// Step 2. Convert data to Tensor
const inputs = data.map(d => d.rooms)
const labels = data.map(d => d.price);
const inputTensor = tf.tensor2d(inputs, [inputs.length, 1]);
const labelTensor = tf.tensor2d(labels, [labels.length, 1]);

Here we make two arrays, one for our input examples (the no. of rooms entries), and another for the true output values (which are known as labels in machine learning, in our case the price of each house). We then convert each array data to a 2d tensor.

Normalize the data

//Step 3. Normalize the data to the range 0 - 1 using min-max scaling
const inputMax = inputTensor.max();
const inputMin = inputTensor.min();  
const labelMax = labelTensor.max();
const labelMin = labelTensor.min();
const normalizedInputs = inputTensor.sub(inputMin).div(inputMax.sub(inputMin));
const normalizedLabels = labelTensor.sub(labelMin).div(labelMax.sub(labelMin));

Next, we normalize the data. Here we normalize the data into the numerical range 0-1 using min-max scaling.Normalization is important because the internals of many machine learning models you will build with tensorflow.js are designed to work with numbers that are not too big. Common ranges to normalize data to include 0 to 1 or -1 to 1.

Return the data and the normalization bounds

return {
  inputs: normalizedInputs,
  labels: normalizedLabels,
  // Return the min/max bounds so we can use them later.
  inputMax,
  inputMin,
  labelMax,
  labelMin,
}

We want to keep the values we used for normalization during training so that we can un-normalize the outputs to get them back into our original scale and to allow us to normalize future input data the same way.

Step 5: Train the model

With our model instance created and our data represented as tensors we have everything in place to start the training process.

Copy the following function into your script.js file.

async function trainModel(model, inputs, labels) {
  // Prepare the model for training.  
  model.compile({
    optimizer: tf.train.adam(),
    loss: tf.losses.meanSquaredError,
    metrics: ['mse'],
  });
  
  const batchSize = 28;
  const epochs = 50;
  
  return await model.fit(inputs, labels, {
    batchSize,
    epochs,
    shuffle: true,
    callbacks: tfvis.show.fitCallbacks(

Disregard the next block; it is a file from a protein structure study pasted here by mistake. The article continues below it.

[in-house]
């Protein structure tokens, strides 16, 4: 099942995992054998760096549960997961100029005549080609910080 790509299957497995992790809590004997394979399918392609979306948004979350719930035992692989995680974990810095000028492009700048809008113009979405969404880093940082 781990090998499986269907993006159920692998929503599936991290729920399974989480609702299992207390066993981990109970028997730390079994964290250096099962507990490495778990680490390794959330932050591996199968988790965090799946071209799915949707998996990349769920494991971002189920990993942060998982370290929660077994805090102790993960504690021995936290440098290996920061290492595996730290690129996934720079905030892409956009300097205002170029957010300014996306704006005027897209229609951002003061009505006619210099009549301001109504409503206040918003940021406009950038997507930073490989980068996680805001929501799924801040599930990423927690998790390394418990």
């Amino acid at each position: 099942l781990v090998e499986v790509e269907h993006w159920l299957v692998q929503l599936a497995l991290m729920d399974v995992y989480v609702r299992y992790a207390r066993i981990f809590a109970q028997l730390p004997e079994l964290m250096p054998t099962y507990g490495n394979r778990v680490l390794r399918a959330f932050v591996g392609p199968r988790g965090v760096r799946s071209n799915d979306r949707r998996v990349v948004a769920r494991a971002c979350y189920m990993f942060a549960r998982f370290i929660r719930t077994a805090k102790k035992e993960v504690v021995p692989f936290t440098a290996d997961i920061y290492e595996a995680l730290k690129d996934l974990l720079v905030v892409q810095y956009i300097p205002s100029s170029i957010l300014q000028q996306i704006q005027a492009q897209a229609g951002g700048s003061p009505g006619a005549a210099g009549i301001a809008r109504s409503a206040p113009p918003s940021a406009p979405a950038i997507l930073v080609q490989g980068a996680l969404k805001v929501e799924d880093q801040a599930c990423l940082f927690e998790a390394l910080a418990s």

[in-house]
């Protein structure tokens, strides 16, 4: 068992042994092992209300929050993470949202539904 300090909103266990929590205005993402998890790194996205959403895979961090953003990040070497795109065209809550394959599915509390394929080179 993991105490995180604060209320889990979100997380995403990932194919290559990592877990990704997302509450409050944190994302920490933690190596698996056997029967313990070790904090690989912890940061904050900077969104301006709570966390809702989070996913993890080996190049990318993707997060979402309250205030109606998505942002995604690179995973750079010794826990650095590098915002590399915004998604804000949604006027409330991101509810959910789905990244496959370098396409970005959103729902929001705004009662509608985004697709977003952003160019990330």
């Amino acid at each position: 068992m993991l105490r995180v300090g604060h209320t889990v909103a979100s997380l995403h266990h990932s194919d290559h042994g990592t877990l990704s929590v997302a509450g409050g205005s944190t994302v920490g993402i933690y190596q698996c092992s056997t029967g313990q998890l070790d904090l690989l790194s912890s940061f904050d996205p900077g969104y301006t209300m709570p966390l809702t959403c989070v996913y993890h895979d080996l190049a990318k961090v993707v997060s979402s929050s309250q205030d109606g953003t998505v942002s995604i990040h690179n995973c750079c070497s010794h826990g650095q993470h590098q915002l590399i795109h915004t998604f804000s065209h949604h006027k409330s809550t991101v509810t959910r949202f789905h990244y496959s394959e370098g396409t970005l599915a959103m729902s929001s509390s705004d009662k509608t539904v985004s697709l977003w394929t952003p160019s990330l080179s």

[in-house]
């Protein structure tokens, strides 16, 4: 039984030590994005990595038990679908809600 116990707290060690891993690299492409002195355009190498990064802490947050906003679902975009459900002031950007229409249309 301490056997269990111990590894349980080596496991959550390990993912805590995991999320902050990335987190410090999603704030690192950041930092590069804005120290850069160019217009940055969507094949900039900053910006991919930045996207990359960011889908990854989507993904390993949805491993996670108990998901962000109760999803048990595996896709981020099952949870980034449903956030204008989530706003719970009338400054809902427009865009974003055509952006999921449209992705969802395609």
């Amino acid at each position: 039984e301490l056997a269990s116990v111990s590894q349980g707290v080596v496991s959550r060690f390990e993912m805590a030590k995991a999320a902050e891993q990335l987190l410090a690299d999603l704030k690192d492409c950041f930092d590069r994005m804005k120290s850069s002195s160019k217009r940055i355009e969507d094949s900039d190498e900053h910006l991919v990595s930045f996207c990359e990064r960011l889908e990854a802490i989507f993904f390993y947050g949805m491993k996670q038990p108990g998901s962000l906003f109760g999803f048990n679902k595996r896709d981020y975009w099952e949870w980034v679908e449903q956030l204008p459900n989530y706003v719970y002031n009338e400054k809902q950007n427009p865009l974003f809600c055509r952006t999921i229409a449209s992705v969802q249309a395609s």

{ name: 'Training Performance' },
      ['loss', 'mse'], 
      { height: 200, callbacks: ['onEpochEnd'] }
    )
  });
}

Let’s break this down.

Prepare for training

// Prepare the model for training.  
model.compile({
  optimizer: tf.train.adam(),
  loss: tf.losses.meanSquaredError,
  metrics: ['mse'],
});

We have to ‘compile’ the model before we train it. To do so, we have to specify few very important things:

const batchSize = 28;
const epochs = 50;

Next, we pick a batchSize and a number of epochs:

Start the train loop

return model.fit(inputs, labels, {
  batchSize,
  epochs,
  callbacks: tfvis.show.fitCallbacks(
    { name: 'Training Performance' },
    ['loss', 'mse'], 
    { 
      height: 200, 
      callbacks: ['onEpochEnd']
    }
  )
});

model.fit is the function we call to start the training loop. It is an asynchronous function so we return the promise it gives us so that the caller can determine when training is complete.

To monitor training progress we pass some callbacks to model.fit. We use [tfvis.show.fitCallbacks](https://github.com/tensorflow/tfjs-vis#showfitcallbackscontainer-surface--metrics-string-opts---key-string-iteration-number-log-logs--promise) to generate functions that plot charts for the ‘loss’ and ‘mse’ metric we specified earlier.

Put it all together

Now we have to call the functions we have defined from our run function.

Add the following code to the bottom of your run function.

// Convert the data to a form we can use for training.
const tensorData = convertToTensor(data);
const {inputs, labels} = tensorData;
    
// Train the model  
await trainModel(model, inputs, labels);